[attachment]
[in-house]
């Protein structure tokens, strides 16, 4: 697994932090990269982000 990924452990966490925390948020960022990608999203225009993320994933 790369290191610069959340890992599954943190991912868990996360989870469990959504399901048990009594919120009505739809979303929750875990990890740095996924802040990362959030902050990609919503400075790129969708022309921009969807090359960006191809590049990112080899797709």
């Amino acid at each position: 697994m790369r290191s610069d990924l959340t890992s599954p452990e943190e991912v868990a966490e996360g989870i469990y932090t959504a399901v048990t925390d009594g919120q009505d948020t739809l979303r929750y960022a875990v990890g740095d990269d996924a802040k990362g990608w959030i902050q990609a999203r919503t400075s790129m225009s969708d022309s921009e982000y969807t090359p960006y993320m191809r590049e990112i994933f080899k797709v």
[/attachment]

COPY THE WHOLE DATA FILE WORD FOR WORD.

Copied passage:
[in-house]
């Protein structure tokens, strides 16, 4: 697994932090990269982000 990924452990966490925390948020960022990608999203225009993320994933 790369290191610069959340890992599954943190991912868990996360989870469990959504399901048990009594919120009505739809979303929750875990990890740095996924802040990362959030902050990609919503400075790129969708022309921009969807090359960006191809590049990112080899797709």
């Amino acid at each position: 697994m790369r290191s610069d990924l959340t890992s599954p452990e943190e991912v868990a966490e996360g989870i469990y932090t959504a399901v048990t925390d009594g919120q009505d948020t739809l979303r929750y960022a875990v990890g740095d990269d996924a802040k990362g990608w959030i902050q990609a999203r919503t400075s790129m225009s969708d022309s921009e982000y969807t090359p960006y993320m191809r590049e990112i994933f080899k797709v």